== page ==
If you wanted to beat the 2019 slump in pot stocks, picks and shovels were the way to go.

Of the 100 companies in the BI Global Cannabis Competitive Peers index, Canadian extractors Valens Co. and MediPharm Labs Corp. were two of the top performers last year with gains of 127 per cent and 122 per cent respectively. (Australia’s hemp-focused Ecofibre Ltd. was the only stock that did better, returning 166 per cent since its debut in March.)

The BI index, by comparison, fell 50 per cent over the same period.

Valens and MediPharm were initially the victims of a misconception that they weren’t as valuable as cannabis cultivators, said Charles Taerk, chief executive officer of Faircourt Asset Management, which acts as an adviser to the cannabis-focused Ninepoint Alternative Health Fund.

“The misconception turned into a love for these companies because their return on invested capital is so great, they’re so efficient,” said Taerk. Ninepoint has held MediPharm for over a year and Valens since the spring of 2019, he said.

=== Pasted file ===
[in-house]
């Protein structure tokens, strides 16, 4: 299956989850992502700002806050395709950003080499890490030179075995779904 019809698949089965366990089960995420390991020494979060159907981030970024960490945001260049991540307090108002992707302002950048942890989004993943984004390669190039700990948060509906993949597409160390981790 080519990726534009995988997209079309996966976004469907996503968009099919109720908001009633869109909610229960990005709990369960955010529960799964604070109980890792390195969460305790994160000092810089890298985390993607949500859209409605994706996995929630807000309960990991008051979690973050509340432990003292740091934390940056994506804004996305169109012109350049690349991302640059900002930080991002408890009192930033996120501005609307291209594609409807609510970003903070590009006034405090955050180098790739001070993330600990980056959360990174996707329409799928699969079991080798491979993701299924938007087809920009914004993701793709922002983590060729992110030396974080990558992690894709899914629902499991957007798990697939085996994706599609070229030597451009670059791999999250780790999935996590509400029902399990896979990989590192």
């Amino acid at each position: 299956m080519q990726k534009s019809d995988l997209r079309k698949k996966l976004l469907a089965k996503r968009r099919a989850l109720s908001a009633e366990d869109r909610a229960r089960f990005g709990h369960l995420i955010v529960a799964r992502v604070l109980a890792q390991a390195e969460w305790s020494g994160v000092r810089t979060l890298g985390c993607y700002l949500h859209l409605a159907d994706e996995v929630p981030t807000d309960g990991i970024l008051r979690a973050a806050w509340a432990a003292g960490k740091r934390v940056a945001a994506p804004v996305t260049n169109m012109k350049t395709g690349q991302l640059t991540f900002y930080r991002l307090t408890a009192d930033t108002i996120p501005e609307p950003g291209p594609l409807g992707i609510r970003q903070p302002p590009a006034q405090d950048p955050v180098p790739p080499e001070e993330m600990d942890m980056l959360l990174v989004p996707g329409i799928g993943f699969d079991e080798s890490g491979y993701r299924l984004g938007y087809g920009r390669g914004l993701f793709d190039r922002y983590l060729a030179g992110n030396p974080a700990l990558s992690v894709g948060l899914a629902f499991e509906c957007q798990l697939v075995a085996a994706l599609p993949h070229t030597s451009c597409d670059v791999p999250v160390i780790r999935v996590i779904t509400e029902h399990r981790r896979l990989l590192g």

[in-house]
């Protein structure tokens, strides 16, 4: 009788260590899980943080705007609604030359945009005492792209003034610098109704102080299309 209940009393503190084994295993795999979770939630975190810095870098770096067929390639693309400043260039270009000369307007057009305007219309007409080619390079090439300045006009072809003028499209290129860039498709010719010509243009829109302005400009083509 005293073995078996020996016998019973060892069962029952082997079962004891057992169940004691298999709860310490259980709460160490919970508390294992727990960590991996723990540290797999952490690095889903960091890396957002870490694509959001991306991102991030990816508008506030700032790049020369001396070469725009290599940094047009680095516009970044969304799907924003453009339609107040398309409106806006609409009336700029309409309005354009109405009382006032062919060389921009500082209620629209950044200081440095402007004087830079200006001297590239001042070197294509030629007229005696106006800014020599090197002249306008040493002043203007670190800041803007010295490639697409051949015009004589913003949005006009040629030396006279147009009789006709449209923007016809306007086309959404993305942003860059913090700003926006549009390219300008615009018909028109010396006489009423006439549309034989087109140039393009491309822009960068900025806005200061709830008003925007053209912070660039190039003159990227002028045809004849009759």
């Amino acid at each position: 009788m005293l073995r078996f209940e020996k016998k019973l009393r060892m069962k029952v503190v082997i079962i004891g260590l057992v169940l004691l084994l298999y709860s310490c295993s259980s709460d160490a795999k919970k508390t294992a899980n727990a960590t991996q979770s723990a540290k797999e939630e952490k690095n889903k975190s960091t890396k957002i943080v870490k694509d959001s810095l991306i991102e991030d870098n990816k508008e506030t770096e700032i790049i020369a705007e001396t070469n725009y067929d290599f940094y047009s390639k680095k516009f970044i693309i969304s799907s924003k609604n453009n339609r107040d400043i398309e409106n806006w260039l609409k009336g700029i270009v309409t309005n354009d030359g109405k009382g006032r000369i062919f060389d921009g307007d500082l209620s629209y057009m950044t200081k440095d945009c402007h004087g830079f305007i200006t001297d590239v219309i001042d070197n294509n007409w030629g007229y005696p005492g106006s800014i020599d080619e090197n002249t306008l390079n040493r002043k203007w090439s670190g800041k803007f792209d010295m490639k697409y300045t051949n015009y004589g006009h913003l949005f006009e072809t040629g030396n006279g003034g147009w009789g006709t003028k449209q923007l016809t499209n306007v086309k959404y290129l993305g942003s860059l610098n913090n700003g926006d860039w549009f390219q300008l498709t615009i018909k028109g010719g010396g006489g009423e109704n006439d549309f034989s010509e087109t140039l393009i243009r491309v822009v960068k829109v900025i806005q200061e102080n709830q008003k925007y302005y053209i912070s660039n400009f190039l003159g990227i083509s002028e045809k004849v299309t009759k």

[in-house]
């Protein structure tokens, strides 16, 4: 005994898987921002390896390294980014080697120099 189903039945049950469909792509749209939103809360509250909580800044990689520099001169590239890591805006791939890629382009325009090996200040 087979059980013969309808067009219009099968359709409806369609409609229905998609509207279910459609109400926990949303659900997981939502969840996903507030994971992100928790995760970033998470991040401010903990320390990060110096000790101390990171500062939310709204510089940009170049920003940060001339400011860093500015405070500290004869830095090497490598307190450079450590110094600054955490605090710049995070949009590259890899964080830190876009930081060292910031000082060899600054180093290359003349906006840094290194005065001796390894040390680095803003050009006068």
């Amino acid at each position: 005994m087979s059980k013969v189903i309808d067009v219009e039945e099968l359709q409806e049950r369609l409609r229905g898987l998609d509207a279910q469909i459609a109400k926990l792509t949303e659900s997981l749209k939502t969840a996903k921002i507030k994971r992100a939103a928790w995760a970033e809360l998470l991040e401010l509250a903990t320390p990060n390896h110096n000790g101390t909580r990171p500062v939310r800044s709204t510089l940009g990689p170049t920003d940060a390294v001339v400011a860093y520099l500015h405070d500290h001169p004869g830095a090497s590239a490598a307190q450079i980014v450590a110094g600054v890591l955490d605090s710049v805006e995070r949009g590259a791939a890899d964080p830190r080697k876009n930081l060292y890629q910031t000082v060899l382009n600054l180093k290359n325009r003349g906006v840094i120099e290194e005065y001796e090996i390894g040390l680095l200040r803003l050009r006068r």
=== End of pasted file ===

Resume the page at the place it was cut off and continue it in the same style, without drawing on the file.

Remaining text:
Both companies have contracts with large producers to extract cannabis oils that are then used in products like vapes, edibles, beverages and topicals. They also make white-label versions of those products for companies that don’t make their own in-house.

“The cultivators have spent so much capital on the agricultural part of this business, whereas MediPharm and Valens and a few others that are getting into it are doing the value-added processing,” Taerk said.

They also reported net income in the third quarter, a rare feat in the cannabis space. Valens earned $5.9 million on revenue of $16.5 million and MediPharm reported net income before tax of $5.4 million on revenue of $43.4 million.

Investors are starting to see that the extractors can report “significant growth at a time when the larger producers have either had negative top-line growth and/or suffering margins,” Taerk said.

Eight Capital analyst Jenny Wang recently named Valens a top pick for the cannabis space heading into 2020, citing its ability to manufacture white-label products and its relatively low valuation. Canada last month expanded the country’s roster of legal cannabis formats to include extract products like vapes and edibles.

“We believe investors will increasingly prefer companies with positive net income and cash flows, and reward such companies with a premium valuation in 2020,” Wang said in a note published Dec. 19. Valens “fits this criteria, but has yet to receive the premium-to-peer group valuation that we would otherwise expect.”

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Events This Week


  • KushCo Holdings Inc. reports first-quarter results post-market followed by a conference call at 4:30 p.m. New York time


  • Lift & Co. holds the Cannabis Business Conference and Expo in Vancouver through Jan. 11